Though Culpepper is the star at his own party here, every musical element is given space to shine; the liquid basslines, the jangle of guitar, the brass and strings, and the kind of stomping percussion you’d expect from a Questlove collab. Despite looking to America for influence, this is a very British sounding album. It totally reflects the 21st Century black experience in the UK, and although it’s stylistically planted in the sounds of several decades, we’ve got the sound of 2021 right here.
Little is known about Michael J. Blood personally, save for the social proof graced unto him by the likes of NTS pusher Tom Boogizm and the London label 2 B REAL, who released his debut mixtape in 2019. There we were met with an unassuming array of beatscapes, onto which the genre name ‘Surgical Tape’ was slapped, and from which we heard the wonkier angles of minimal post-juke and UK bass. Strange artifacty hihat-doublings and incessant “Blood” producer tags resounded across the entire thing, sounding like a taunting, gothic boss enemy.
Now in 2021, Blood debuts a new album for his own imprint Blood Inc. – ‘III’ is the best release in his playful, secret-weapon styled musical pawprint so far. It’s a cassette-worthy release, too, with treehouse-of-horror visuals emblazoning each side of the tape like a banned Memphis rap joint, doing true justice to the 50-odd minutes of music that appears on each side.
The music itself is, for Blood, a much more considered, weird and focused affair than ‘An Introduction’. The contrast between both sides is stark; The A is a helpless inundation of ambient, chattering weirdness, and sounds like a seamless head-nod to the musique concrete made by the likes of Dialect and Beige; except this stuff is more streetwise. The opener sounds like the backing for a grime cypher witnessed by our third eye, whilst cheekier moods are checked off on the other side, with the tracks after the 7 minute mark ever-increasingly sounding like restored Wamdue Boys DATs. The B’s 30 minute mark is so haze-dazed that its vocal samples seem to weave in and out indeterminately, contrasting starkly to the “something just ain’t right” cut that blares rambunctiously only a few tracks beforehand. Blood has locked in a scratchy, tape-hued deep house and oddballs release, which reveals an extra capability not shared by many of his contemporaries.
It’s testament to the universality of music as language that this instrumental album might represent the apex of Carlos Niño’s work as sonic communicator. Open to interpretation given the absence of lyrics, nevertheless it’s not hard to hear what he’s trying to tell us. More Energy Fields, Current is a wide-eyed adventure into open sounds and ideas, at times bordering on freeform jazz, in other moments so pared back it borders on background ambience, with a few tracks boasting more rigid downtempo structures.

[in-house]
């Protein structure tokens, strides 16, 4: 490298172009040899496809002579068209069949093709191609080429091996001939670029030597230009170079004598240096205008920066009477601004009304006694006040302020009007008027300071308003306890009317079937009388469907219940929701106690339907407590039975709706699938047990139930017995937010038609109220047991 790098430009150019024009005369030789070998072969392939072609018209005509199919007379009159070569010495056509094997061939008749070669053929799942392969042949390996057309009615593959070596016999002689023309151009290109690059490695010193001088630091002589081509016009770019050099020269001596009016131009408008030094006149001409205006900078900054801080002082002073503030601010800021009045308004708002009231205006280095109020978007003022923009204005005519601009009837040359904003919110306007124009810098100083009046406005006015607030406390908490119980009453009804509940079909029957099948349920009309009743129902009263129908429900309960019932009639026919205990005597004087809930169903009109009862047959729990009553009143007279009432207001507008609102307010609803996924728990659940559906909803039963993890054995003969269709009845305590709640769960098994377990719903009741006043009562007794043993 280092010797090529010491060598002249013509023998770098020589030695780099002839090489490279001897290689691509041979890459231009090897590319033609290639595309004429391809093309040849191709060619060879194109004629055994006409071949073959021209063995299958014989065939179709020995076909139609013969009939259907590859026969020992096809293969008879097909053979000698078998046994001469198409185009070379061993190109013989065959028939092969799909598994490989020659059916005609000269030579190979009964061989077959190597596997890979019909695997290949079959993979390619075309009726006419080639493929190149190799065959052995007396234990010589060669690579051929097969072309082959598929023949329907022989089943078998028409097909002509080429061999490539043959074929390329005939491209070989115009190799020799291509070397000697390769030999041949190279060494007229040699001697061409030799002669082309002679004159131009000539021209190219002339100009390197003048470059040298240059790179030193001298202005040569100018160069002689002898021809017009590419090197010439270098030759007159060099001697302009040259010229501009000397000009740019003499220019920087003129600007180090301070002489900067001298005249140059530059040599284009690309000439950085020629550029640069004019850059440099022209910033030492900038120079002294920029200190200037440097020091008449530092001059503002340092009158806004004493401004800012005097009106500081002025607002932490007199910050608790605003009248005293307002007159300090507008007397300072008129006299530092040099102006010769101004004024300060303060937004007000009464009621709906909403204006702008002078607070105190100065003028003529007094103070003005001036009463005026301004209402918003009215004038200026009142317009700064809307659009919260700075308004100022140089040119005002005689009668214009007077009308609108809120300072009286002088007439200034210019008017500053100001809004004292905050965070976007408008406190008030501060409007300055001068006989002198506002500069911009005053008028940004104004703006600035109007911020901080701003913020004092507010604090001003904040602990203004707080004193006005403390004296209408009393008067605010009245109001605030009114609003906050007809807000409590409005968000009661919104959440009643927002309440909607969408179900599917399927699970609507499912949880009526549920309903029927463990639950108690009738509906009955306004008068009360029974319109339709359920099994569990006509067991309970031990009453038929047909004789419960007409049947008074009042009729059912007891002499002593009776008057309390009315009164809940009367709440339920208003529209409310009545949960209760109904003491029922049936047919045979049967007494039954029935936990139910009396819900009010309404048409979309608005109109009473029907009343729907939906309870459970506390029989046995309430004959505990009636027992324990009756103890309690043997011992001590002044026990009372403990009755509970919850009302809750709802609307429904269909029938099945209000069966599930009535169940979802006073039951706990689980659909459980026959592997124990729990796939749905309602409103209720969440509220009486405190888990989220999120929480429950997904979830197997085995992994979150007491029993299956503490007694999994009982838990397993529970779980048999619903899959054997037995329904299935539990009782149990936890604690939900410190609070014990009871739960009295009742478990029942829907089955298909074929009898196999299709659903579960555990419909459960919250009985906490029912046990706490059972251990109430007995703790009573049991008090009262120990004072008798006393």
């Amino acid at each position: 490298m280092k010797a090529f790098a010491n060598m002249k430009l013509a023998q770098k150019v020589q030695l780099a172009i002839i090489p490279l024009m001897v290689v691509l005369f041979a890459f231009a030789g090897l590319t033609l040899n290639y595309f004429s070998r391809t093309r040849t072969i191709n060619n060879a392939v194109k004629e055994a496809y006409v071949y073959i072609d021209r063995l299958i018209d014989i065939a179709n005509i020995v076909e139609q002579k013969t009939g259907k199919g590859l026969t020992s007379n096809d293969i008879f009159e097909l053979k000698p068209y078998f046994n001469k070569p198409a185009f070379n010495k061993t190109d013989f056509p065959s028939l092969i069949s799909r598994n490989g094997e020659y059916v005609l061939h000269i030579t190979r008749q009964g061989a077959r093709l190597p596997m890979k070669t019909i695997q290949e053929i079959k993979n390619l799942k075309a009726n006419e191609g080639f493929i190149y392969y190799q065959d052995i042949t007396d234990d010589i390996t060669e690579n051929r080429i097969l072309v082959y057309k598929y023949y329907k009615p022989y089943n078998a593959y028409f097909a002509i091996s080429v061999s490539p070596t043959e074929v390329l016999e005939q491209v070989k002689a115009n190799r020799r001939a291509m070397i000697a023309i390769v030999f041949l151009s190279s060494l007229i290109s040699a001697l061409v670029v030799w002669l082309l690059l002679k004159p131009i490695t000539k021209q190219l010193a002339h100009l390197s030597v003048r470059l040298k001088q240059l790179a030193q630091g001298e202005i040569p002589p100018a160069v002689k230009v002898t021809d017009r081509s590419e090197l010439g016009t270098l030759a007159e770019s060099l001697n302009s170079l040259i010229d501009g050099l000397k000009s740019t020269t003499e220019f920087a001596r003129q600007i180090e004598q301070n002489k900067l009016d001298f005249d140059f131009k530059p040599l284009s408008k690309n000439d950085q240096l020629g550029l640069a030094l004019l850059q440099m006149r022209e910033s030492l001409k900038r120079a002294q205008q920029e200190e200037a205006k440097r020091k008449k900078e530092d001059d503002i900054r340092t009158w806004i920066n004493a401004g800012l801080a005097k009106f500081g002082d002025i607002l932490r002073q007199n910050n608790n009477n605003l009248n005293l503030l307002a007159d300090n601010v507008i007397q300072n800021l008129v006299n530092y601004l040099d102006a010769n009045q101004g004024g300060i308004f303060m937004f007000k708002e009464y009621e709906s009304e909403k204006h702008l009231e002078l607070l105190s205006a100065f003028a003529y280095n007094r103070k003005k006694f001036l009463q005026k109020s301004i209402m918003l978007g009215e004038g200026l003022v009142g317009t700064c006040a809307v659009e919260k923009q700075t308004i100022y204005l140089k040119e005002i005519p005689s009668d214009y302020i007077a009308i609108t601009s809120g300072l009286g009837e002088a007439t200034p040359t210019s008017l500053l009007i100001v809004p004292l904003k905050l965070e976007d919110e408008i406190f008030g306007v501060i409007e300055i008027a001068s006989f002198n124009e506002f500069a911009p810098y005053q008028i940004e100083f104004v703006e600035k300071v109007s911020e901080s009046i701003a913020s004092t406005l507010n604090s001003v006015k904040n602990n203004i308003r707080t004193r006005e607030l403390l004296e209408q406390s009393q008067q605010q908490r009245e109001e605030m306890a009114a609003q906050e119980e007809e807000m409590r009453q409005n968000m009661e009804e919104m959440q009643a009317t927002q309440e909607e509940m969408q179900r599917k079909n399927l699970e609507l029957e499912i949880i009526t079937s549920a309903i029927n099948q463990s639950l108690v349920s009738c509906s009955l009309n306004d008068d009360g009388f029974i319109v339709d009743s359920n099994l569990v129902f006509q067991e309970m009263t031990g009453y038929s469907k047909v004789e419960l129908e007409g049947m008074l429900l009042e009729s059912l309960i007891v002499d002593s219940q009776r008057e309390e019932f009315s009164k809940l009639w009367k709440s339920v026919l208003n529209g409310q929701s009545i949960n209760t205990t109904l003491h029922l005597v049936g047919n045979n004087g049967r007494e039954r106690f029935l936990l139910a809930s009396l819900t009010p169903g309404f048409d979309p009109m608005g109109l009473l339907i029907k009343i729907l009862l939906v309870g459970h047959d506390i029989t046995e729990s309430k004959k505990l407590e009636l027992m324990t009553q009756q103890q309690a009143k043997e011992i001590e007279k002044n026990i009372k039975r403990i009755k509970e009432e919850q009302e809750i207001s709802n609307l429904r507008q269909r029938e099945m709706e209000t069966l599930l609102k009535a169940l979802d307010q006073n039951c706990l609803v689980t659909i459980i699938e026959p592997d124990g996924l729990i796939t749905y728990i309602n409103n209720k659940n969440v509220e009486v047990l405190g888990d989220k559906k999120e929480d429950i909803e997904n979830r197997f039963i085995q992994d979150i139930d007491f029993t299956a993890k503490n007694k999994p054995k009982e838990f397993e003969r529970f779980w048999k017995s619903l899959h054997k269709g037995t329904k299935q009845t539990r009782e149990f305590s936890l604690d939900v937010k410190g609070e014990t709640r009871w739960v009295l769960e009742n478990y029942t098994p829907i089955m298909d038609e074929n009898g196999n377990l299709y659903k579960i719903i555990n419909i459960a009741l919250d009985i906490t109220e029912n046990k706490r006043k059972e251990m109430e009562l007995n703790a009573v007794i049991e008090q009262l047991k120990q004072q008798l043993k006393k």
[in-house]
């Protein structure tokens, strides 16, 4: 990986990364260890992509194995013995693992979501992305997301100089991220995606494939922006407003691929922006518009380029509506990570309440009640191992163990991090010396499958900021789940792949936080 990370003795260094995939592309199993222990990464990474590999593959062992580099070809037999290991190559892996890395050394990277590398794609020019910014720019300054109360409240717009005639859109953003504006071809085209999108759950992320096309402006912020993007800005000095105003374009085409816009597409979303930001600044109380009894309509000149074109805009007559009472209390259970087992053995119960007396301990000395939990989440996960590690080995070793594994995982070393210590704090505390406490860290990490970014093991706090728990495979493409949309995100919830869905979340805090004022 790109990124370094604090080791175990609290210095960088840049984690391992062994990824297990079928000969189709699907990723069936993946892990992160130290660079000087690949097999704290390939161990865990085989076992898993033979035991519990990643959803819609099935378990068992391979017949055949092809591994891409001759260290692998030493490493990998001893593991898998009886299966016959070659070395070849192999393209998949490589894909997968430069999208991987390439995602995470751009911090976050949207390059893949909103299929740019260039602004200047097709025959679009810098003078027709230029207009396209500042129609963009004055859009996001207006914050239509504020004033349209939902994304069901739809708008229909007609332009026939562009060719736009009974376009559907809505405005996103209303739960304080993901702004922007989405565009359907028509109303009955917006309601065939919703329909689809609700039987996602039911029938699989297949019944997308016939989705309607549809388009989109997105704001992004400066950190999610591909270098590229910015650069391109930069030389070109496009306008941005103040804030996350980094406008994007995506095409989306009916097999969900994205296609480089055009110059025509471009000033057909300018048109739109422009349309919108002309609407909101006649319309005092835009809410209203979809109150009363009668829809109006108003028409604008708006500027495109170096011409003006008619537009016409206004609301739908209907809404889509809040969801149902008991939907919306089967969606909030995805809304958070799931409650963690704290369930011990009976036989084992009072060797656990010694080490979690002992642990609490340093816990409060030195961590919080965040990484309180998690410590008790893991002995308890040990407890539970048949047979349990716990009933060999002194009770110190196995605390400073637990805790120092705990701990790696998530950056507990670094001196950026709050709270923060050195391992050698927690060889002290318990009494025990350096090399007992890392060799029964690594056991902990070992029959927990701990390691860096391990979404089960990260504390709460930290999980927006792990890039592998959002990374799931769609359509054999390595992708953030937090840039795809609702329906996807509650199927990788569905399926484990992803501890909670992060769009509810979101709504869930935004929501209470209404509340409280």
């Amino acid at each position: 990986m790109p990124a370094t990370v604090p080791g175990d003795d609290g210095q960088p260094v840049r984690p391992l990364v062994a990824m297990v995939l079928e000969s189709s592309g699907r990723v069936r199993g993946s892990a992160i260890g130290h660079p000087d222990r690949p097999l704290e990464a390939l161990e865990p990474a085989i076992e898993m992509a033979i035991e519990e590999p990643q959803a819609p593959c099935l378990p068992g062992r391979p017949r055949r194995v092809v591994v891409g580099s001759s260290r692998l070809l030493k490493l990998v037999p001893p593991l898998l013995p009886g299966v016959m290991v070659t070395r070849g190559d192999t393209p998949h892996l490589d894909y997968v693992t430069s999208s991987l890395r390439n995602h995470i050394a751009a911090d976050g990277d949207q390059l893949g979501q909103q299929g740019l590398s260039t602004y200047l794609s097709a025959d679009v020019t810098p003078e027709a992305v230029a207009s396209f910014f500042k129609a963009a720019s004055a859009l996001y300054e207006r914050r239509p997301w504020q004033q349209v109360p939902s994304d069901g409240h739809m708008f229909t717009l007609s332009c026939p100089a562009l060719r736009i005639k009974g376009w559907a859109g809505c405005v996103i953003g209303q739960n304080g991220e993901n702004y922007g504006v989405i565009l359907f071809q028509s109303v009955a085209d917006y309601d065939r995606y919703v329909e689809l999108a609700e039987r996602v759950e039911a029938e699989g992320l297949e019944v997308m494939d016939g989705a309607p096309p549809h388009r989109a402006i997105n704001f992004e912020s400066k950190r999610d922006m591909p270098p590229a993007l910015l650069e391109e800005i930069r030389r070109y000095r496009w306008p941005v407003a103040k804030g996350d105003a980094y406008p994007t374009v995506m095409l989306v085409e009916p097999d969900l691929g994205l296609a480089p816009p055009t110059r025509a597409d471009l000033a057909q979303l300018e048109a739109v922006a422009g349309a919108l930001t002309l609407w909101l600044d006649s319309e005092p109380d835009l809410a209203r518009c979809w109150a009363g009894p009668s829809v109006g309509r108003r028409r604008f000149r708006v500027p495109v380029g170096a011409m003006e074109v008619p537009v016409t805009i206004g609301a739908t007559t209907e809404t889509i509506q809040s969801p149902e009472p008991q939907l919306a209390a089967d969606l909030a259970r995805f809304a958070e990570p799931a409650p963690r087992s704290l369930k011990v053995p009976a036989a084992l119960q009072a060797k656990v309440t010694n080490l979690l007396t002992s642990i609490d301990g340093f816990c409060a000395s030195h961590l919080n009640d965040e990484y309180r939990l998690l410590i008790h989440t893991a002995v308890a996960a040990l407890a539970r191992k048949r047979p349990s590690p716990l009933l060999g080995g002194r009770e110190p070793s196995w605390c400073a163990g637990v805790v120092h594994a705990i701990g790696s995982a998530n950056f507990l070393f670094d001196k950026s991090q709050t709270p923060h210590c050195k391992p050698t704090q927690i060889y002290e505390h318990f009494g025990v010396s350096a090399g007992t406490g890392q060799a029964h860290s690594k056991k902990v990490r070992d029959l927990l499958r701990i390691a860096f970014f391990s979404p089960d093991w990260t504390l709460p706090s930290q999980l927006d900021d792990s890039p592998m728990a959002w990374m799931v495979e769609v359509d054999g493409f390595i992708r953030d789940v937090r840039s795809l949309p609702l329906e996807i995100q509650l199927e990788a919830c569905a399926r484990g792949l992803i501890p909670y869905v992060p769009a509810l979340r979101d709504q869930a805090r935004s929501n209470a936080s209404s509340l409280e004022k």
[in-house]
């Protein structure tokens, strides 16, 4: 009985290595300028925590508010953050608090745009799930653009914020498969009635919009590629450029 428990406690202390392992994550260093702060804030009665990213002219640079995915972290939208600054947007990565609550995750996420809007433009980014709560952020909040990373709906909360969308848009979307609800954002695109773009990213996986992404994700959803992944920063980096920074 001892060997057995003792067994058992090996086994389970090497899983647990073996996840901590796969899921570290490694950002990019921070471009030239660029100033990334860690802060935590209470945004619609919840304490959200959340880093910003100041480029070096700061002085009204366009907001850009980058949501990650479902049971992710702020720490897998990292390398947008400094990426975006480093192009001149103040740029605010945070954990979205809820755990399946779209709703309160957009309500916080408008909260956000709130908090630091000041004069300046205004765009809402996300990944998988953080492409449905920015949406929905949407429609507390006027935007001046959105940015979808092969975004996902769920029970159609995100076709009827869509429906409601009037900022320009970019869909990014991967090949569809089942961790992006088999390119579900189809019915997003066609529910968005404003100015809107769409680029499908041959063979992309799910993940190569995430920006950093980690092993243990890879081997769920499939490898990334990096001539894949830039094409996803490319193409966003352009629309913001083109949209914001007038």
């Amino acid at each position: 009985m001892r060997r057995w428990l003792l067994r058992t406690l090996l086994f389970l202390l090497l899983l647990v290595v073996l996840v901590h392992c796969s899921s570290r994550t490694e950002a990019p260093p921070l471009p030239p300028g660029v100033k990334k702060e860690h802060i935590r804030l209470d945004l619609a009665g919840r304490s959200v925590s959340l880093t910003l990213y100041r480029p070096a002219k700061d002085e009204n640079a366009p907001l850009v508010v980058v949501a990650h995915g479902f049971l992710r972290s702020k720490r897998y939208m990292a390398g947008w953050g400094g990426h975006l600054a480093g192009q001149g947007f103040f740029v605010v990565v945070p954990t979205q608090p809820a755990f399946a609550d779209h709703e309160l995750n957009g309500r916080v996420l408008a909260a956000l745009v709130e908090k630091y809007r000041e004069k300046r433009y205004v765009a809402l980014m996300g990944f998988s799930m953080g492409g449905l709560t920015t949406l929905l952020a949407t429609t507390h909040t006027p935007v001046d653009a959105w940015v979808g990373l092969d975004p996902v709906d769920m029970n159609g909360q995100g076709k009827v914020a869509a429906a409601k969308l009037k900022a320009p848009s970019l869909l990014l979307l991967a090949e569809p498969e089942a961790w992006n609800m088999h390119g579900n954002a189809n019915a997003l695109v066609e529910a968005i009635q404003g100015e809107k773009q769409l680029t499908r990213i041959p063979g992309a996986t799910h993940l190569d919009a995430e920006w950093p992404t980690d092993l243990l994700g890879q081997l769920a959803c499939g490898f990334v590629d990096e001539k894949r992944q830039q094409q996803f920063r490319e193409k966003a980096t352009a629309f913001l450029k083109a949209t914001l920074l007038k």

Of course this isn’t just Niño — hence the ‘and Friends’ bit in the title. A prominent player on the enviably fertile Los Angeles music scene, here he has chosen some impressive names to contribute instrumentation to the record. Jamael Dean, Nate Mercereau, Sam Gendel and Jamire Williams are all present and correct, and their expertise perfectly compliments that of the main man in charge, as does DNTEL, a decade-spanning Californian electronic visionary whose name only proves the point that this album is something beyond what many artists could hope to achieve. From the underpass blues of ‘Now the Background Is the Foreground’, to the 1960s woodwind chic of ‘Salon Winds’, expansive simply doesn’t cut it.
His third album and coming some seven years after its predecessor Power, it’s fair to say God Melodies is eagerly anticipated. All the more so for the presence of Sean O’Hagan of Microdisney and High Llamas fame, collaborating throughout. No surprise to learn, then, that luxurious harmonics and carefully crafted vocal arrangements form part of the album’s appeal. But he definitely doesn’t smother the genius knakc that Fryars – real name Benjamin Garrett – seems to have, with the result being something that straddles both 60s and current grooves. Tracks like ‘Orange Juice’ and ‘Quail’s Egg No 1 (In C Sharp Major)’ have a distinctly urban, hip-hop feel, but via a rough, DIY approach and then filtered back through dreamy production values.
But others, like ”Wonder’ clocks in somewhere between Bee Gees and Tame Impala, while the journey it takes along the razor’s edge separating happiness and melancholia brings Vampire Weekend to mind. Not for nothing is Fryars called ‘the mad professor of pop , and here his experiments prove utterly delightful. Something to make you laugh and make you cry, make you dance and make you think, God Melodies is proof that the devil doesn’t have all the best tunes after alll.
This week’s reviewers: Henry Ivry, Jude Iago James, Ava Yusuf, Martin Hewitt., Ben Willmott